For a country in conflict with most of its neighboring
countries, energy security has always been a vulnerable
point for the Israeli economy. Israel has few deposits of
oil and coal, and has been dependent on imports of both.
Since the 1950s, the authorities have been hunting for
natural gas, but it was not until the 1990s and 2000s that
truly significant discoveries were made. In 2009–2010,
extensive discoveries of natural gas were made on the
Israeli continental shelf in the Mediterranean.
The Tamar and Leviathan fields were the largest, and will
alone make the country self-sufficient for up to 50 years.
In December 2019 production started from the Leviathan
field. The gas is mainly landed to Israel and Israeli
consumption, but the companies that extract the field have
also signed an agreement on the sale of natural gas from the
Leviathan field to Egypt - one of only two neighboring
countries with which Israel has a peace agreement (the other
is Jordan). The land route to Egypt started in January 2020.
Israel has two nuclear power plants, one in Dimona in the
Negev desert and one in Nahal Soreq, on the outskirts of Tel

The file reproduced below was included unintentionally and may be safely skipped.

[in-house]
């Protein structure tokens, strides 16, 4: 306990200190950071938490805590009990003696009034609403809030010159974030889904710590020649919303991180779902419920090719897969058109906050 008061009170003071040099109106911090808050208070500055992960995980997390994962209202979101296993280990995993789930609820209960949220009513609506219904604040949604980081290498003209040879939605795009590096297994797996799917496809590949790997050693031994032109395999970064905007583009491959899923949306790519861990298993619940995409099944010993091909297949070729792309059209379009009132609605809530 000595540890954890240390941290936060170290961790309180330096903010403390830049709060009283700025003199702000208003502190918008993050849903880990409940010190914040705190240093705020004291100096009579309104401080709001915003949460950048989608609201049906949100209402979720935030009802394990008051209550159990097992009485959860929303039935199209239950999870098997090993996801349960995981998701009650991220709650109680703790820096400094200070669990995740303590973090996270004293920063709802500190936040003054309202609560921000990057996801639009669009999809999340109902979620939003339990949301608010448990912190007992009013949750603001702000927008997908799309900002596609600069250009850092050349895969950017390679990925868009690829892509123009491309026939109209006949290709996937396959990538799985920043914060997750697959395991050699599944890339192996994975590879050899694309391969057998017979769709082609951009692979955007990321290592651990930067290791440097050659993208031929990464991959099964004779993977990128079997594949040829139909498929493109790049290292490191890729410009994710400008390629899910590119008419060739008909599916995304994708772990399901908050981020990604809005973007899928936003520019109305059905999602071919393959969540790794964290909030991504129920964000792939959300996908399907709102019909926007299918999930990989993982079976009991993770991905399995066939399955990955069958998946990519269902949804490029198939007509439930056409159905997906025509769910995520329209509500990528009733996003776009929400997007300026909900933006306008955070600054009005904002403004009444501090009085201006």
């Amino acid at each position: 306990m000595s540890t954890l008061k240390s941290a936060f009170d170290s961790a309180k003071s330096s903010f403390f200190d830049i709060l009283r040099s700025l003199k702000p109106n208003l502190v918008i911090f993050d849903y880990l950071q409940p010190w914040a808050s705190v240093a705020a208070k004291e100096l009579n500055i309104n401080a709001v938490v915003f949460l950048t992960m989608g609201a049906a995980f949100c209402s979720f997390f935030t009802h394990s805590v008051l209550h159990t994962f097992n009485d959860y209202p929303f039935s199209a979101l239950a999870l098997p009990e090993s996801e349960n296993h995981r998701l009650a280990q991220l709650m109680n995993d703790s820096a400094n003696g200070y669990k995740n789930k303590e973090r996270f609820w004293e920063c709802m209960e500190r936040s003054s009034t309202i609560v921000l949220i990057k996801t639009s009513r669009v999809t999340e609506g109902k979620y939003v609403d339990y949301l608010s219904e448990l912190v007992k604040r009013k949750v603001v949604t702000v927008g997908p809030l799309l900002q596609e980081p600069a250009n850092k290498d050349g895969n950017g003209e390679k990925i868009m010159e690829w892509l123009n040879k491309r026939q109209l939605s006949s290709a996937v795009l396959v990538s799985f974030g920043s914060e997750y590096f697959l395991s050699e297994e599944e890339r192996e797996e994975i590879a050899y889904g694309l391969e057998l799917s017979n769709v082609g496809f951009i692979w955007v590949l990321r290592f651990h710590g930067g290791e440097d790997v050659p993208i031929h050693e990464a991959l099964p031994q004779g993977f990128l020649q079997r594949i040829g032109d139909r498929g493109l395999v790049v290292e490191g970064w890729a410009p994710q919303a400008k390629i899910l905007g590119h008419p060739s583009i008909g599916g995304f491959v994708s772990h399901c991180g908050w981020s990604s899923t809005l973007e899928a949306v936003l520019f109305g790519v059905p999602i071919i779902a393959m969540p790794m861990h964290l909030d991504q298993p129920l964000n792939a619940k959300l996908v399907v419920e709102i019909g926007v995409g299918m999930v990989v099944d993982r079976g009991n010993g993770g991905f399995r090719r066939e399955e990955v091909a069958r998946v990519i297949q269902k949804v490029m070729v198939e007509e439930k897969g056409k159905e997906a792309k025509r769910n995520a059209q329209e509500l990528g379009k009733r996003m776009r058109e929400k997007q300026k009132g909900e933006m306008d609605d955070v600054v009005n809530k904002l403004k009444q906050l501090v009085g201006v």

Aviv. Since 2010, Israel has also invested more and more in
solar energy infrastructure.
During the term of office, the local currency in
Palestine was Palestinian Lira, sometimes referred to as
Palestinian Pound. The Palestinian pound had the same value
as the British pound (pound sterling). When the British lost
control of the mandate and Israel was established, the
United Kingdom decided that Israel was no longer allowed to
belong to the sterling area. Israel thus went on to print
and use Israeli lira, until 1952, when it was replaced with
Eretz Israel lira. Without being able to rely on the British
pound, the Israeli currency dropped significantly in value.
In 1980, the currency was again exchanged, to the Israeli
Shekel, but this unit had a difficult time with the economic
crisis that hit the country at the same time. In 1985, the
New Israeli Shekel (NIS/ILS) was introduced. It is still
the currency of the country and is referred to only as
Shekel in daily speech. In the years following the financial
crisis, the shekel has been among the world's strongest
currencies, and has strengthened strongly against both the
US dollar and the euro.